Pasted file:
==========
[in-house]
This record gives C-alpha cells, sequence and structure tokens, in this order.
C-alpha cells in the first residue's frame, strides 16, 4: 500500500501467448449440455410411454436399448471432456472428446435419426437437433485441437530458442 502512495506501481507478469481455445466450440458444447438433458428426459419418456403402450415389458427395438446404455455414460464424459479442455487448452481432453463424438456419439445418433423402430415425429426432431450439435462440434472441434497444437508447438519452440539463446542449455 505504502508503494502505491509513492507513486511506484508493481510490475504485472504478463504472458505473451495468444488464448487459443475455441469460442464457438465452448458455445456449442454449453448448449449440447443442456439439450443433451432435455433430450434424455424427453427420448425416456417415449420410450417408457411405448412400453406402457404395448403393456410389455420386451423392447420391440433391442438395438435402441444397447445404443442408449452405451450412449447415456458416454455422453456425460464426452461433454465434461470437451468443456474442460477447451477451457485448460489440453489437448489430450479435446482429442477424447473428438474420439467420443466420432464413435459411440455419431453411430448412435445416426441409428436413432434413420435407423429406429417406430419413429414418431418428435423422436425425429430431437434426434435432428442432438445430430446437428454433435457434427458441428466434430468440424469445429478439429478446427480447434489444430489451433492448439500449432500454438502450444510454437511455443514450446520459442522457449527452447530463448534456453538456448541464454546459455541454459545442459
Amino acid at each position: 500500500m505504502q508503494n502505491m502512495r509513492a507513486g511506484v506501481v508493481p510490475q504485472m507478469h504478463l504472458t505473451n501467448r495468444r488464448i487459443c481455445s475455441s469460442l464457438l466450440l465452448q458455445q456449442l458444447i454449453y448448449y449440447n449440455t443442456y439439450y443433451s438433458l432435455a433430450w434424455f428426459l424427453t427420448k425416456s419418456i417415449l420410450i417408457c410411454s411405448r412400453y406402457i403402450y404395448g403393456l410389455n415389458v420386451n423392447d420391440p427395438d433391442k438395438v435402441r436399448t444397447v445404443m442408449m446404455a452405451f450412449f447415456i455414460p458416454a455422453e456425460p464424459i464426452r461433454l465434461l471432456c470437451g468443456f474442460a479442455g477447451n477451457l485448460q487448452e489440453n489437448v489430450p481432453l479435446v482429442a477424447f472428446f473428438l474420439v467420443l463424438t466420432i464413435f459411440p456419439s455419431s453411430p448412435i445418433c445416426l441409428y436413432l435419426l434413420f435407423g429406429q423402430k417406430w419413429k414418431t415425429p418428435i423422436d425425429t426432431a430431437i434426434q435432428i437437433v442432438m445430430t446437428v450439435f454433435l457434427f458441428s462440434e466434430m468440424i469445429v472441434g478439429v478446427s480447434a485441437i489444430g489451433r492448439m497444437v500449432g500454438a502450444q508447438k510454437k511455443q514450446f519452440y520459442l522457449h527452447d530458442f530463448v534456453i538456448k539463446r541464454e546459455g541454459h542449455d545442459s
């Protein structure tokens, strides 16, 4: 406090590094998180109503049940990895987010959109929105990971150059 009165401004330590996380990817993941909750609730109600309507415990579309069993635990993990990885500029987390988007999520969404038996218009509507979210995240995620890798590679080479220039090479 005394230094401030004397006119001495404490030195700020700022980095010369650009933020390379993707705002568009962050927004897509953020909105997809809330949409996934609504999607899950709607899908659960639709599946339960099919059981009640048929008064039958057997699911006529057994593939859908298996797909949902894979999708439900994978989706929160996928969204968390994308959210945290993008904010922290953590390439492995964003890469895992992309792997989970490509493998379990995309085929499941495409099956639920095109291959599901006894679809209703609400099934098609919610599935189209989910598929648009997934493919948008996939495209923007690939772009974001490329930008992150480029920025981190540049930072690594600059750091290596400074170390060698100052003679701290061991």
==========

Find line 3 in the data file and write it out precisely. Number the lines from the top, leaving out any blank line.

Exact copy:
C-alpha cells in the first residue's frame, strides 16, 4: 500500500501467448449440455410411454436399448471432456472428446435419426437437433485441437530458442 502512495506501481507478469481455445466450440458444447438433458428426459419418456403402450415389458427395438446404455455414460464424459479442455487448452481432453463424438456419439445418433423402430415425429426432431450439435462440434472441434497444437508447438519452440539463446542449455 505504502508503494502505491509513492507513486511506484508493481510490475504485472504478463504472458505473451495468444488464448487459443475455441469460442464457438465452448458455445456449442454449453448448449449440447443442456439439450443433451432435455433430450434424455424427453427420448425416456417415449420410450417408457411405448412400453406402457404395448403393456410389455420386451423392447420391440433391442438395438435402441444397447445404443442408449452405451450412449447415456458416454455422453456425460464426452461433454465434461470437451468443456474442460477447451477451457485448460489440453489437448489430450479435446482429442477424447473428438474420439467420443466420432464413435459411440455419431453411430448412435445416426441409428436413432434413420435407423429406429417406430419413429414418431418428435423422436425425429430431437434426434435432428442432438445430430446437428454433435457434427458441428466434430468440424469445429478439429478446427480447434489444430489451433492448439500449432500454438502450444510454437511455443514450446520459442522457449527452447530463448534456453538456448541464454546459455541454459545442459